Hand gestures for the future


Visions of the future often place emphasis on technologies that radically alter our way of life and cure all problems. We were invited to reflect on how we use yesterday’s technologies today and envision examples of how tomorrow’s tangible, embedded, and embodied technologies might be explored.


Interaction designer


Read full design research →


How does one interact with an artefact that affords no interaction? Our vision of a distant future featured homes with a rendering of a strong minimalistic approach with devices that no longer inherit knobs, buttons etc.

Hand gestures are versatile and highly varied-but foremost they do not constrain human motion. They have the natural ability to represent ideas and actions easily. Most importantly, the potential to provide a more natural input to the future invisible technology.


We began by examining perception, embodied emotions, and tangibility in relation to hand gestures What embodied gestures may users of technology use to operate a device? What feels natural and what space is needed for sufficient hand movement?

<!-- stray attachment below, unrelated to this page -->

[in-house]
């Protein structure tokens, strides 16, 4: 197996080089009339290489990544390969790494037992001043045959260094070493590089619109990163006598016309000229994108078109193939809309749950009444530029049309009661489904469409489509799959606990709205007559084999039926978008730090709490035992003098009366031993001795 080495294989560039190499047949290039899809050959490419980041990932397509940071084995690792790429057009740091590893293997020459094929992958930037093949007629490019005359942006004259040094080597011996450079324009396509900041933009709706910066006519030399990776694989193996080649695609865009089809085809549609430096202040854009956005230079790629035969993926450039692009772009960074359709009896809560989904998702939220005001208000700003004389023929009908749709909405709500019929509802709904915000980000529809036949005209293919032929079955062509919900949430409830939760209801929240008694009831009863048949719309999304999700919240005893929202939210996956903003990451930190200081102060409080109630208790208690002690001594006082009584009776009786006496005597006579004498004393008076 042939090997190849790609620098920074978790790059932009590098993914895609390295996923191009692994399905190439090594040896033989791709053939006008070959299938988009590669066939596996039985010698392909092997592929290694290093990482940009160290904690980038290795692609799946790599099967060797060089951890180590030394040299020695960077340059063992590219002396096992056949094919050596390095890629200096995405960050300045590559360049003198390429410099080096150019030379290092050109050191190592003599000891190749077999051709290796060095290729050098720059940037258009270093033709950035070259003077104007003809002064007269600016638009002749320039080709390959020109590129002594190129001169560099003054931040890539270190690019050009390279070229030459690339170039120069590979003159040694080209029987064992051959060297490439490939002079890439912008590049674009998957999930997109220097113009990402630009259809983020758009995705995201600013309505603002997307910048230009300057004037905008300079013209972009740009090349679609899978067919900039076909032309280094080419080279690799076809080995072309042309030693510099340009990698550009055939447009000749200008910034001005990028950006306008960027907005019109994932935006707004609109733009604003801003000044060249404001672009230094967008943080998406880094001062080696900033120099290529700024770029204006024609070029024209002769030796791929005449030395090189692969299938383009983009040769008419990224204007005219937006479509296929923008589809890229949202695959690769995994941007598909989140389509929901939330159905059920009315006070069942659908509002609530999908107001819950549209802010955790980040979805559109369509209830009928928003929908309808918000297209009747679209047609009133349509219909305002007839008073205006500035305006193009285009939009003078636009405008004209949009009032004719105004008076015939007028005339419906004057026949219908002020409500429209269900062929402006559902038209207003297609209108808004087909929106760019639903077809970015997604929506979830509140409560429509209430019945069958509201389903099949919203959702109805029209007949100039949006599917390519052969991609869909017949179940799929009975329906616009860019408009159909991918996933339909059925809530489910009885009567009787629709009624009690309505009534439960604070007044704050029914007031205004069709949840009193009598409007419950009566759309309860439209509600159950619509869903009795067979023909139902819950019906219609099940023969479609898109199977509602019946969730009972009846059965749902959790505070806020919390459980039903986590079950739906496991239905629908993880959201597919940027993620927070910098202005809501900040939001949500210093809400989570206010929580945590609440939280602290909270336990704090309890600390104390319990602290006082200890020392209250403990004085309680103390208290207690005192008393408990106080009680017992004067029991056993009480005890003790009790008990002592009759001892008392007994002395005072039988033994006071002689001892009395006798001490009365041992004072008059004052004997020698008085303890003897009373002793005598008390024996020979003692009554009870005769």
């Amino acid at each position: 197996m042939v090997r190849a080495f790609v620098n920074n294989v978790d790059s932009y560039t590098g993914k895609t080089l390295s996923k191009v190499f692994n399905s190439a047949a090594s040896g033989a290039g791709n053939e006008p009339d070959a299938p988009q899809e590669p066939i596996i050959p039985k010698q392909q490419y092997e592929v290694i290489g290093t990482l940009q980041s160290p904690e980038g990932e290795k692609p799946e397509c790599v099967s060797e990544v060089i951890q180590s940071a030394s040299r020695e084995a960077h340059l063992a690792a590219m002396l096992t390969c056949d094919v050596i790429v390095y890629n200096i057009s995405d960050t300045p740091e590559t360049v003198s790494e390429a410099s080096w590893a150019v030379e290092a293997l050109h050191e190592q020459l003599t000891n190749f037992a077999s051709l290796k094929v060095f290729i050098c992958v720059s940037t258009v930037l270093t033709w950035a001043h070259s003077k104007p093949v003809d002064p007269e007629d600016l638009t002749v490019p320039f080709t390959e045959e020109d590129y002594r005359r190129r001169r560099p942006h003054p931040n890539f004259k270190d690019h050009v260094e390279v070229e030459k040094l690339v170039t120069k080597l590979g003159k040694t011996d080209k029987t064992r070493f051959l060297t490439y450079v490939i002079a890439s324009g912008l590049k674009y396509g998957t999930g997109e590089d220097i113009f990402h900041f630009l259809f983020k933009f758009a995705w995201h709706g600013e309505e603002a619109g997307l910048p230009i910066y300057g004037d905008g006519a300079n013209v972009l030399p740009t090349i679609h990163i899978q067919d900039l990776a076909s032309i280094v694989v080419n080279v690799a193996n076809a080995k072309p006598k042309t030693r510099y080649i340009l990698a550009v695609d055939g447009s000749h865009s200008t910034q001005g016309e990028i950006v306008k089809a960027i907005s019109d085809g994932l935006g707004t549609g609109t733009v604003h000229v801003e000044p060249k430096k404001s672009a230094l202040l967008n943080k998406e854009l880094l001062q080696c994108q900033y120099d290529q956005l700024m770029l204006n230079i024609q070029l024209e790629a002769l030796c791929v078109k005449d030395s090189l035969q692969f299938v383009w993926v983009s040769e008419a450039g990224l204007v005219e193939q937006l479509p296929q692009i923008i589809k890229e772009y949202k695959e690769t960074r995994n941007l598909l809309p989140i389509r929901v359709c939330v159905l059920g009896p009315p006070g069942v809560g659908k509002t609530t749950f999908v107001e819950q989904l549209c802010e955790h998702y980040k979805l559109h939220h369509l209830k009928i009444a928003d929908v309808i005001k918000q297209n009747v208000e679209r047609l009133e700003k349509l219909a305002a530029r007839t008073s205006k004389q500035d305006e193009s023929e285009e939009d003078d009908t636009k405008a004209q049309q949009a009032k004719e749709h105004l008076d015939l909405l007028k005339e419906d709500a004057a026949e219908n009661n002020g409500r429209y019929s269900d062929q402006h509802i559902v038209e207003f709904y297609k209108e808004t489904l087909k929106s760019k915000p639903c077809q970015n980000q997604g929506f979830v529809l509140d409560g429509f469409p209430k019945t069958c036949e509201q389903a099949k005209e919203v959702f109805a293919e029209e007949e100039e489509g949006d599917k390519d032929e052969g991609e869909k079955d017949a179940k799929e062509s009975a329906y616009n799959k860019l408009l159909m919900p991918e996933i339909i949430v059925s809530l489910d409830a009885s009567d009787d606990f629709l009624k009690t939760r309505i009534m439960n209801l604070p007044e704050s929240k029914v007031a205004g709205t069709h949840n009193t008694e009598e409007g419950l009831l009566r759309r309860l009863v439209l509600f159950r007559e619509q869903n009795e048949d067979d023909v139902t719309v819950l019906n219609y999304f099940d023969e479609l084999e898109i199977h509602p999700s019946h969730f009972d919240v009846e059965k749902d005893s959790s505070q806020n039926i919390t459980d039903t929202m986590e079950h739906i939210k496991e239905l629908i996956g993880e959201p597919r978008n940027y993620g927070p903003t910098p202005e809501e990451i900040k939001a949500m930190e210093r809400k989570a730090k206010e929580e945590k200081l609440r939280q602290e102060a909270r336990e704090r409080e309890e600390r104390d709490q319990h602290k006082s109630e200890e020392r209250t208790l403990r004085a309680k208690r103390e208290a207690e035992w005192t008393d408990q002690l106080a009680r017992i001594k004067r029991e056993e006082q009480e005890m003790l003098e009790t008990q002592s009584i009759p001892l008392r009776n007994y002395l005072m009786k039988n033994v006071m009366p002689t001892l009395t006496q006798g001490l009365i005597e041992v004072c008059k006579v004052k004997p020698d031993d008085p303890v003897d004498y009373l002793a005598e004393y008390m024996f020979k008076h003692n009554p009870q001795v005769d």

A workshop was set-up with five participants to capture interpretations of a handful of common household devices by having the participants act them out through the game of charades. From our analysis, we found patterns and similarities whereas we narrowed down on two household devices and gestures to focus our prototyping on.


Approaching the prototype with the insights in hand, our user scenario went as follows: a unique gesture was to target a display device and a light device. A generic gesture in terms of push/pull would control the function on/off of the display device whilst a linear motion would control increase/decrease the dimming function of the light device.




User testing


The prototype was on JavaScript programming language, utilizing a colour-tracking library through the use of a camera. As the colour-tracking library could detect a wide range of colours within a projected canvas element, we crafted gloves marked with colour patches. Several iterations were made on the glove material and its colour, colour patches, and placement of these patches.


Through user testing with our participants, we discovered the rewarding feeling of successfully completing the gestures through self-exploration. The importance of the gestures to symbolize the device, the need for direct feedback, and how the use of two hands hinders multi-tasking. Conclusively, we succeeded in igniting a discussion on how hand gestures could enrich the interaction for users by considering dynamic hand gestures corresponding to the dynamic motion of its counterpart household device.